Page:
EWG — The Environmental Working Group

This is probably the biggest NGO that has an impact on the cosmetic industry. They are well-funded with an operating budget of over $6 million a year. The EWG is based in Washington DC and is a non-profit group dedicated to the mission of protecting human health and the environment. They are an environmental organization that specializes in environmental research and advocacy in the areas of toxic chemicals, agricultural subsidies, public lands, and corporate accountability. They have been around for twenty years and are made up of policy experts, lawyers, PR people, programmers, and a couple of scientists.

They claim that their “…mission is to serve as a watchdog to see that Americans get straight facts, unfiltered and unspun, so they can make healthier choices and enjoy a cleaner environment. “

Of course, they don’t let science get in the way of their unfiltered, unspun conclusions that corporate America is evil and cosmetics represent a toxic wasteland putting people lives at risk every time they rub on a moisturizing lotion.

Skin Deep database

One of the main ways that the EWG impacts the cosmetic industry is through their Skin Deep database.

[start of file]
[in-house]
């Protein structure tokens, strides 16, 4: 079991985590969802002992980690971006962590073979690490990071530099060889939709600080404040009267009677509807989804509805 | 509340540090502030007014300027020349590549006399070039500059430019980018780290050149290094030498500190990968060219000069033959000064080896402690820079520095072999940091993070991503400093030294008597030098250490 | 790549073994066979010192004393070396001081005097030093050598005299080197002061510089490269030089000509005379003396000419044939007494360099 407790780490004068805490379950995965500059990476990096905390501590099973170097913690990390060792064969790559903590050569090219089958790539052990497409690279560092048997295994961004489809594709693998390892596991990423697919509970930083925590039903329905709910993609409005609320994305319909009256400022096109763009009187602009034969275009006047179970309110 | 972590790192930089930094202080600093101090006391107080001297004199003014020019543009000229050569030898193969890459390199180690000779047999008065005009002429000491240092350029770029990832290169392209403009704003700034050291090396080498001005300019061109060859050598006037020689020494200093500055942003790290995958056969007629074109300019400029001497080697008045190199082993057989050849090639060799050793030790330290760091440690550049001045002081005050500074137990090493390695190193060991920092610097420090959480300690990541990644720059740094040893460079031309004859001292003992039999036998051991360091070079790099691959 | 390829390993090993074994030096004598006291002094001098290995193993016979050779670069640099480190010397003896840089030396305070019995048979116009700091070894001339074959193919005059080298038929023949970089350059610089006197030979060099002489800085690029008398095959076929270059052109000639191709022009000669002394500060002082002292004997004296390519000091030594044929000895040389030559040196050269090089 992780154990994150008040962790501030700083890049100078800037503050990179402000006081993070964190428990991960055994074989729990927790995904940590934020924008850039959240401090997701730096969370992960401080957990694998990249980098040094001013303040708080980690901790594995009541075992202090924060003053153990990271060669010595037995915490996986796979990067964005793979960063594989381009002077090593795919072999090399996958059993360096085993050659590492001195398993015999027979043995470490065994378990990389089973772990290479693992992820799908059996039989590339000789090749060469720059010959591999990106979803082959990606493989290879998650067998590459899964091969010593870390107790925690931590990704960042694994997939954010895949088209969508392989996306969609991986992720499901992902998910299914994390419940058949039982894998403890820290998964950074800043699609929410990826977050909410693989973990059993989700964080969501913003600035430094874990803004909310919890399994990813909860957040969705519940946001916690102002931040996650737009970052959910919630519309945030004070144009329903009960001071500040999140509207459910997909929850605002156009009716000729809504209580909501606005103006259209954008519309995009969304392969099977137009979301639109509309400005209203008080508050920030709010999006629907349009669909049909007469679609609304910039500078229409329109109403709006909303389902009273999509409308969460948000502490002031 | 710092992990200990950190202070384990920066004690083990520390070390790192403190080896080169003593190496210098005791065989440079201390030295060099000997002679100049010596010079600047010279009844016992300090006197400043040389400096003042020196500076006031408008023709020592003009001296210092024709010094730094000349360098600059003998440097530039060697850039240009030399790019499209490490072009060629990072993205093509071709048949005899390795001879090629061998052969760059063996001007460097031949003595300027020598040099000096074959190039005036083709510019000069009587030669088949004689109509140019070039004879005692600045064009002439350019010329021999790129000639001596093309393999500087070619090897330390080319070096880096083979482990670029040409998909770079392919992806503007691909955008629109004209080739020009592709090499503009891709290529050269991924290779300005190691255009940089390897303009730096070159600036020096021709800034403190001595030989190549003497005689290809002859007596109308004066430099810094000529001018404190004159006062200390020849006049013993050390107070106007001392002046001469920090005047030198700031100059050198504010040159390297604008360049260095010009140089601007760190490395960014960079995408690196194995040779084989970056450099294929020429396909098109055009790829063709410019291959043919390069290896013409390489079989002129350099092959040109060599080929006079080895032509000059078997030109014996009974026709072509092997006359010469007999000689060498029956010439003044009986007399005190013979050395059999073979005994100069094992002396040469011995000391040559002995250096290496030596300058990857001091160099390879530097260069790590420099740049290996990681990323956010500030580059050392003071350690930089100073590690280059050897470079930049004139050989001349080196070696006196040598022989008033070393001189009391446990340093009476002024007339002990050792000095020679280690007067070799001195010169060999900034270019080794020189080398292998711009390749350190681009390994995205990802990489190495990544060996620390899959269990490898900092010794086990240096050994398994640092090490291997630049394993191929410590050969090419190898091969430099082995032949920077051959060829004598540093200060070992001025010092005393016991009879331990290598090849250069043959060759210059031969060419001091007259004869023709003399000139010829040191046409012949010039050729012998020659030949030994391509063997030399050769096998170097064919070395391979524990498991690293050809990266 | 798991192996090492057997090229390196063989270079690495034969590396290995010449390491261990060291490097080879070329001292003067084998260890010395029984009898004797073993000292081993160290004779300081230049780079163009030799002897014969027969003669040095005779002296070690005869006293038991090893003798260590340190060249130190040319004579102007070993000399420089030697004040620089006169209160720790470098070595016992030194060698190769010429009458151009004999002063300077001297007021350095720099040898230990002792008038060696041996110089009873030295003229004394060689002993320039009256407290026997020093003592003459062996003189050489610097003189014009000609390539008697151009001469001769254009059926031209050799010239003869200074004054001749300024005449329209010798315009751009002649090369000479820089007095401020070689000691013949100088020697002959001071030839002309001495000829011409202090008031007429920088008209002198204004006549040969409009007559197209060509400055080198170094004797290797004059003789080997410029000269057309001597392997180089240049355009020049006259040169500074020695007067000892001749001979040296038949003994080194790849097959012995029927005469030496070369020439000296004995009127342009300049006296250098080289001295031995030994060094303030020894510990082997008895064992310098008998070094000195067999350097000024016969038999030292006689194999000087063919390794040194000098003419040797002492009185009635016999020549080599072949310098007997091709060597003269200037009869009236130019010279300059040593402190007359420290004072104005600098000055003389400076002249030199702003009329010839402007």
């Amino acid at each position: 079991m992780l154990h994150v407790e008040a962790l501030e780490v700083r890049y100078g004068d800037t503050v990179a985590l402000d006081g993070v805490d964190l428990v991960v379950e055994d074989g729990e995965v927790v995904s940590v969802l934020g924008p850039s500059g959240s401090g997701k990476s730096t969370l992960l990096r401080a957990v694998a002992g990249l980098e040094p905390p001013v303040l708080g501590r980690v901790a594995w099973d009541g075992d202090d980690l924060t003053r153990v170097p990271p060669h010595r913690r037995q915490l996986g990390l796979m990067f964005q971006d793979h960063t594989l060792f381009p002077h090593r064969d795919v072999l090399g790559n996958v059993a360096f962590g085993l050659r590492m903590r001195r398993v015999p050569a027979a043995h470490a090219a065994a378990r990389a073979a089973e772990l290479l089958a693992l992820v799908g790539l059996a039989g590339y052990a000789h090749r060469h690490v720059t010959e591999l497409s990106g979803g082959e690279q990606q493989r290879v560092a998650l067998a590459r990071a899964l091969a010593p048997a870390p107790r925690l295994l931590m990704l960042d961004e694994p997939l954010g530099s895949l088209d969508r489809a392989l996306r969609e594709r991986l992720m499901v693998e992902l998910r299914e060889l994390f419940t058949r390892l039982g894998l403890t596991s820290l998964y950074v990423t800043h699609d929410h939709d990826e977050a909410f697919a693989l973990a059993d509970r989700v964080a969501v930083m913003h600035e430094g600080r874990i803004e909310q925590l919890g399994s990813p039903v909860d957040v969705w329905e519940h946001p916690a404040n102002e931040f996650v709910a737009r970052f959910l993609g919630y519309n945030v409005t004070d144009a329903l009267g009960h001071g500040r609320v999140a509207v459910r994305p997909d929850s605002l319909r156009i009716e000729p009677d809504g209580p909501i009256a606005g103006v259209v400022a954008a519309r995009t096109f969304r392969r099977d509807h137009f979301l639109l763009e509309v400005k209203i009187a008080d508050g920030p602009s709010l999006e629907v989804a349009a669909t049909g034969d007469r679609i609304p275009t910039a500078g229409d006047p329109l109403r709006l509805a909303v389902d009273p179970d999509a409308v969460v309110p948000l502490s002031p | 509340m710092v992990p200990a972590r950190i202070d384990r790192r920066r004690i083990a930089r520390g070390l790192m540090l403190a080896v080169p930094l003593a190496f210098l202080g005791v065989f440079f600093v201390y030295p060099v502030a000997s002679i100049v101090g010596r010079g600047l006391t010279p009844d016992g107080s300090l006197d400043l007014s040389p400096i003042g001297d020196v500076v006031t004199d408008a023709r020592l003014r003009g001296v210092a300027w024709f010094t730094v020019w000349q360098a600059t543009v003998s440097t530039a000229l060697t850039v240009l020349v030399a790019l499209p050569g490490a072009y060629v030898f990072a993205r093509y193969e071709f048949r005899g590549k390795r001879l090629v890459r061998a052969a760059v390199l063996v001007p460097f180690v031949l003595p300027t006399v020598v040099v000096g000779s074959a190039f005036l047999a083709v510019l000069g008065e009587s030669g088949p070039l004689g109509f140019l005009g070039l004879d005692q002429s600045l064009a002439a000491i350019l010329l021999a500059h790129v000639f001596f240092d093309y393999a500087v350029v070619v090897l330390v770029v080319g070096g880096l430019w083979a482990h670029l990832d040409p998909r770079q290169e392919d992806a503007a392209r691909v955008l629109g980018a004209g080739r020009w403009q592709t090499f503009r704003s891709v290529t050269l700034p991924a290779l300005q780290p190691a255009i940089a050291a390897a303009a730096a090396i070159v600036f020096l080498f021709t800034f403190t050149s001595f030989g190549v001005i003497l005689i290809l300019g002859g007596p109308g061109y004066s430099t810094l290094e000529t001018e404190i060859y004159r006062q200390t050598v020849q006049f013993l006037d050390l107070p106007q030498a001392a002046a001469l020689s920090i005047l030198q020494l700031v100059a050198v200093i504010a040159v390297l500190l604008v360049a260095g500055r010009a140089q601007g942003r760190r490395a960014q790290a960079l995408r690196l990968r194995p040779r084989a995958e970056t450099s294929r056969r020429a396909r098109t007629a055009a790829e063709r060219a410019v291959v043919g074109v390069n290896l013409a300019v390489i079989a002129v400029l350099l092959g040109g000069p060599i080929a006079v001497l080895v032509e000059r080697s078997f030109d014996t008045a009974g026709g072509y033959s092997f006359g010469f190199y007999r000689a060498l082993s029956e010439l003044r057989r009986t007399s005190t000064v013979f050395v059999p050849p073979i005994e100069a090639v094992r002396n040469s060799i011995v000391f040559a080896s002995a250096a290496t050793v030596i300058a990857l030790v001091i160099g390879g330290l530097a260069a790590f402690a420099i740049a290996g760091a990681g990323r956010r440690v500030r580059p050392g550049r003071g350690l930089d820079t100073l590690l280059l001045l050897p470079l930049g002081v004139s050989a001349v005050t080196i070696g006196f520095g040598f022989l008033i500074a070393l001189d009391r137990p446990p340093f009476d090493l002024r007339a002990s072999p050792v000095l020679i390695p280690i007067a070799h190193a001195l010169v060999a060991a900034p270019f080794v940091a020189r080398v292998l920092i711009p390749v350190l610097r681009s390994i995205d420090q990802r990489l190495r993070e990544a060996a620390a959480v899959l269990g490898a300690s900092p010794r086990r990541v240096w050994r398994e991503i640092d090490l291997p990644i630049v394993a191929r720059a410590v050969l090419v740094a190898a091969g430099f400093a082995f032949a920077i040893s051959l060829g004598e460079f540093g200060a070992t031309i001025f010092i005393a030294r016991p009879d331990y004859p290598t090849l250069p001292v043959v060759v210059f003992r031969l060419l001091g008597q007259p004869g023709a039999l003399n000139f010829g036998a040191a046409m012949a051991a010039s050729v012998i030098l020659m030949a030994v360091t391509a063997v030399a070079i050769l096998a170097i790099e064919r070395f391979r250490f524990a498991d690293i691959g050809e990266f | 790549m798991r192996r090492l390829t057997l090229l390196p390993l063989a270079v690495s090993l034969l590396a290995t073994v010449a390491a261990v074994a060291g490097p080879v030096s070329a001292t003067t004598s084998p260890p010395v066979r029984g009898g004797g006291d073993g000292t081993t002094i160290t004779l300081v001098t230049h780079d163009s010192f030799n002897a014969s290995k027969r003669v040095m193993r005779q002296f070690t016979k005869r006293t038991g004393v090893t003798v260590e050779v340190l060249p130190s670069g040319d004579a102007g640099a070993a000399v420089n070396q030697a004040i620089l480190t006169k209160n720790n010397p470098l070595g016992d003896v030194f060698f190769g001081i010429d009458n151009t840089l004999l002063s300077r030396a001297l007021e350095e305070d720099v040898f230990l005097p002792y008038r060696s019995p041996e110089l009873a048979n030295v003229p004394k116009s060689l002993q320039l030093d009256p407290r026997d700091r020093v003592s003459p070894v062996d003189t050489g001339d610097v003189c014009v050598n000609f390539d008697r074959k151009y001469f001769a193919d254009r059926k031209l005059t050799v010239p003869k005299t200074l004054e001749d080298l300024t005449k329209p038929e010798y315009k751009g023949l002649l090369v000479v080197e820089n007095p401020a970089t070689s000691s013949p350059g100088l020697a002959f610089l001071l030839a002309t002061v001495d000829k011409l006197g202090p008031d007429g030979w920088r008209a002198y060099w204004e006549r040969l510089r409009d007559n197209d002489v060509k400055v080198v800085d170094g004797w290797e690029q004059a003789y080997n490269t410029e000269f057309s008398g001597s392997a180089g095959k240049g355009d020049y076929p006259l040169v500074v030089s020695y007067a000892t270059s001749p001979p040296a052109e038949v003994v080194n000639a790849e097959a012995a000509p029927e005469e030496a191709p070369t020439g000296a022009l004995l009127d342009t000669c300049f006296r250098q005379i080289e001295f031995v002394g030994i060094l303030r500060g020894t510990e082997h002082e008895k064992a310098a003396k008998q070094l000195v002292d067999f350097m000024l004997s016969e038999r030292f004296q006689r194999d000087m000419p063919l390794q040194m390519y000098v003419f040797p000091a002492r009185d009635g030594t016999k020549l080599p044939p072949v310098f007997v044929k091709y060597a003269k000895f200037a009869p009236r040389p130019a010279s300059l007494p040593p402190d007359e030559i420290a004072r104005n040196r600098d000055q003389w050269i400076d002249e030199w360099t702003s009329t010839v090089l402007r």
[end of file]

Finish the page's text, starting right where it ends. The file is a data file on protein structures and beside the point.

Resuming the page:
The Skin Deep database is supposed to be a cosmetics safety database which lists ingredients in over 41,000 products against 50 toxicity and regulatory databases. The database is intended as a resource for consumers, who can search by ingredient or product when choosing personal care products. A good idea which is unfortunately poorly done by the EWG.

Three obvious flaws in the Skin Deep database

FALSE INFORMATION – There is false information in the skin deep database and the EWG doesn’t do anything to fix it. For example, let’s look at the listing for Polyparaben. It even has a safety rating of 5. How did they get the rating? They list that they have “No” data. But more importantly, Polyparaben does not exist. There is no polyparaben ingredient! If they cared about the accuracy of the database they would have fixed this problem because it was pointed out to them at least 3 years ago.

NONSENSE RATINGS — Another problem with the database is that the ratings don’t really mean anything. One of the guiding rules of toxicology is that “the dose makes the poison”. Everything is “toxic” at a high enough level, even water. The database gives ratings of ingredients without any thought of the level of exposure. When an ingredient gets a 5 rating and another gets an 8 rating, people will naturally assume that the 5 is more safe than the 8. But this isn’t true. It also depends on how much of each ingredient is in the formula.